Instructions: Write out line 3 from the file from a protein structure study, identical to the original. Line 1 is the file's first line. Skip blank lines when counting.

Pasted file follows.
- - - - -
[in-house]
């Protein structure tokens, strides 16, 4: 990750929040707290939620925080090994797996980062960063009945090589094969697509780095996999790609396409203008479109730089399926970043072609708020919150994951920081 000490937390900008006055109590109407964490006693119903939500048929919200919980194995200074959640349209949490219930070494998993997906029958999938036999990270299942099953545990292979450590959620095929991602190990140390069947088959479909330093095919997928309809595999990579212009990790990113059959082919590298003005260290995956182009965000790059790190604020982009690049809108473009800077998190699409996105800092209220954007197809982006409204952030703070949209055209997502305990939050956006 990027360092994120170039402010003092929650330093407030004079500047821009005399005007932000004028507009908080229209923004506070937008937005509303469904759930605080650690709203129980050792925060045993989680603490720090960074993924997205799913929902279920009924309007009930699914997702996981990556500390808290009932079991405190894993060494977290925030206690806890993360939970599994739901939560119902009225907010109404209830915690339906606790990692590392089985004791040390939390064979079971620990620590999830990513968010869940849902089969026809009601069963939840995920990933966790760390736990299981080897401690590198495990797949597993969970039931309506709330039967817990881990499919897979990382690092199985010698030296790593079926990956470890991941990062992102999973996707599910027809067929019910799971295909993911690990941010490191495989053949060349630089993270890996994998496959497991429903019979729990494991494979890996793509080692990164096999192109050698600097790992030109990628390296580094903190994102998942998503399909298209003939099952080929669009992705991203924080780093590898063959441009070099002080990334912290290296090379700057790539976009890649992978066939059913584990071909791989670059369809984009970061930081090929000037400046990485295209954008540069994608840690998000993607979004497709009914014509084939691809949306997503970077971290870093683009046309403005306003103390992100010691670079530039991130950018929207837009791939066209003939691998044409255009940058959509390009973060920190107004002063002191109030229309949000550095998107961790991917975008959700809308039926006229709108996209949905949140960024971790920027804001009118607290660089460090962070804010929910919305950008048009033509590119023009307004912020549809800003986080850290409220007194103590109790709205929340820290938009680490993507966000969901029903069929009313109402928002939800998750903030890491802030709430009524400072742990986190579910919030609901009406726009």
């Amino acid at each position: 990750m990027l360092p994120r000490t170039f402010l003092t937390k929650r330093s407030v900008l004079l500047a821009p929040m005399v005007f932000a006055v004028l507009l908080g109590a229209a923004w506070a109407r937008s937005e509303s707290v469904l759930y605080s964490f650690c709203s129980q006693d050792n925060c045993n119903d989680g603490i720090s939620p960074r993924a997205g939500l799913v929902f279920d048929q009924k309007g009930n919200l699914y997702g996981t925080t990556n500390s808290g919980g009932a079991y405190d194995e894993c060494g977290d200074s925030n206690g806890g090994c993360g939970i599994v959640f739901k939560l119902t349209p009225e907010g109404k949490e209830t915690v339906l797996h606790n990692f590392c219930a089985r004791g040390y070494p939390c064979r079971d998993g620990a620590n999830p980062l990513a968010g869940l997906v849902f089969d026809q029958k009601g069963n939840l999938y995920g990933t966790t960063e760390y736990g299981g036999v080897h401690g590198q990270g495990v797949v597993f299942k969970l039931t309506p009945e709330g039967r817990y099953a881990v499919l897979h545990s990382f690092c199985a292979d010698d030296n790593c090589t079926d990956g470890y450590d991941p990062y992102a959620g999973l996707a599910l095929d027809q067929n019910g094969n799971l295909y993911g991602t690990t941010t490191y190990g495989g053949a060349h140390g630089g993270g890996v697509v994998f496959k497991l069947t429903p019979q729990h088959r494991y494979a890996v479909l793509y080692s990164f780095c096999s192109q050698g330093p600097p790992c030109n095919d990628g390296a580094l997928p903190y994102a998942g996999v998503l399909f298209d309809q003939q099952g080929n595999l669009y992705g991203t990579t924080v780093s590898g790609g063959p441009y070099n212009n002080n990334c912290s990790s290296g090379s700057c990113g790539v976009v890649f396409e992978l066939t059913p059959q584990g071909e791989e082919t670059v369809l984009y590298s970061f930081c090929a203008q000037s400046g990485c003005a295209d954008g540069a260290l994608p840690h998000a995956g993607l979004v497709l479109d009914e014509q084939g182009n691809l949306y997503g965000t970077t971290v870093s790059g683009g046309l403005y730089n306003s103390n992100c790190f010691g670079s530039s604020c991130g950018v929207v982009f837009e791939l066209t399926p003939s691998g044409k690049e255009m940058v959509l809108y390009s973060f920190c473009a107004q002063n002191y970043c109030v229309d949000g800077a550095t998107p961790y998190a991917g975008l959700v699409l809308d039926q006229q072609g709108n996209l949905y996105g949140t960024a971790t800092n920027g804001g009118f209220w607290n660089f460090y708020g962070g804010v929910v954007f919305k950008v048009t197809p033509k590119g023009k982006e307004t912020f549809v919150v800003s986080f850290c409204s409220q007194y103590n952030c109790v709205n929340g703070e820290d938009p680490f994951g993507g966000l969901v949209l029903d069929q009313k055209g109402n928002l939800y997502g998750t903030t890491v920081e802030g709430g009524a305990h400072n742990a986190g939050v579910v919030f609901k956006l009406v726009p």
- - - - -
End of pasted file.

């Amino acid at each position: 990750m990027l360092p994120r000490t170039f402010l003092t937390k929650r330093s407030v900008l004079l500047a821009p929040m005399v005007f932000a006055v004028l507009l908080g109590a229209a923004w506070a109407r937008s937005e509303s707290v469904l759930y605080s964490f650690c709203s129980q006693d050792n925060c045993n119903d989680g603490i720090s939620p960074r993924a997205g939500l799913v929902f279920d048929q009924k309007g009930n919200l699914y997702g996981t925080t990556n500390s808290g919980g009932a079991y405190d194995e894993c060494g977290d200074s925030n206690g806890g090994c993360g939970i599994v959640f739901k939560l119902t349209p009225e907010g109404k949490e209830t915690v339906l797996h606790n990692f590392c219930a089985r004791g040390y070494p939390c064979r079971d998993g620990a620590n999830p980062l990513a968010g869940l997906v849902f089969d026809q029958k009601g069963n939840l999938y995920g990933t966790t960063e760390y736990g299981g036999v080897h401690g590198q990270g495990v797949v597993f299942k969970l039931t309506p009945e709330g039967r817990y099953a881990v499919l897979h545990s990382f690092c199985a292979d010698d030296n790593c090589t079926d990956g470890y450590d991941p990062y992102a959620g999973l996707a599910l095929d027809q067929n019910g094969n799971l295909y993911g991602t690990t941010t490191y190990g495989g053949a060349h140390g630089g993270g890996v697509v994998f496959k497991l069947t429903p019979q729990h088959r494991y494979a890996v479909l793509y080692s990164f780095c096999s192109q050698g330093p600097p790992c030109n095919d990628g390296a580094l997928p903190y994102a998942g996999v998503l399909f298209d309809q003939q099952g080929n595999l669009y992705g991203t990579t924080v780093s590898g790609g063959p441009y070099n212009n002080n990334c912290s990790s290296g090379s700057c990113g790539v976009v890649f396409e992978l066939t059913p059959q584990g071909e791989e082919t670059v369809l984009y590298s970061f930081c090929a203008q000037s400046g990485c003005a295209d954008g540069a260290l994608p840690h998000a995956g993607l979004v497709l479109d009914e014509q084939g182009n691809l949306y997503g965000t970077t971290v870093s790059g683009g046309l403005y730089n306003s103390n992100c790190f010691g670079s530039s604020c991130g950018v929207v982009f837009e791939l066209t399926p003939s691998g044409k690049e255009m940058v959509l809108y390009s973060f920190c473009a107004q002063n002191y970043c109030v229309d949000g800077a550095t998107p961790y998190a991917g975008l959700v699409l809308d039926q006229q072609g709108n996209l949905y996105g949140t960024a971790t800092n920027g804001g009118f209220w607290n660089f460090y708020g962070g804010v929910v954007f919305k950008v048009t197809p033509k590119g023009k982006e307004t912020f549809v919150v800003s986080f850290c409204s409220q007194y103590n952030c109790v709205n929340g703070e820290d938009p680490f994951g993507g966000l969901v949209l029903d069929q009313k055209g109402n928002l939800y997502g998750t903030t890491v920081e802030g709430g009524a305990h400072n742990a986190g939050v579910v919030f609901k956006l009406v726009p």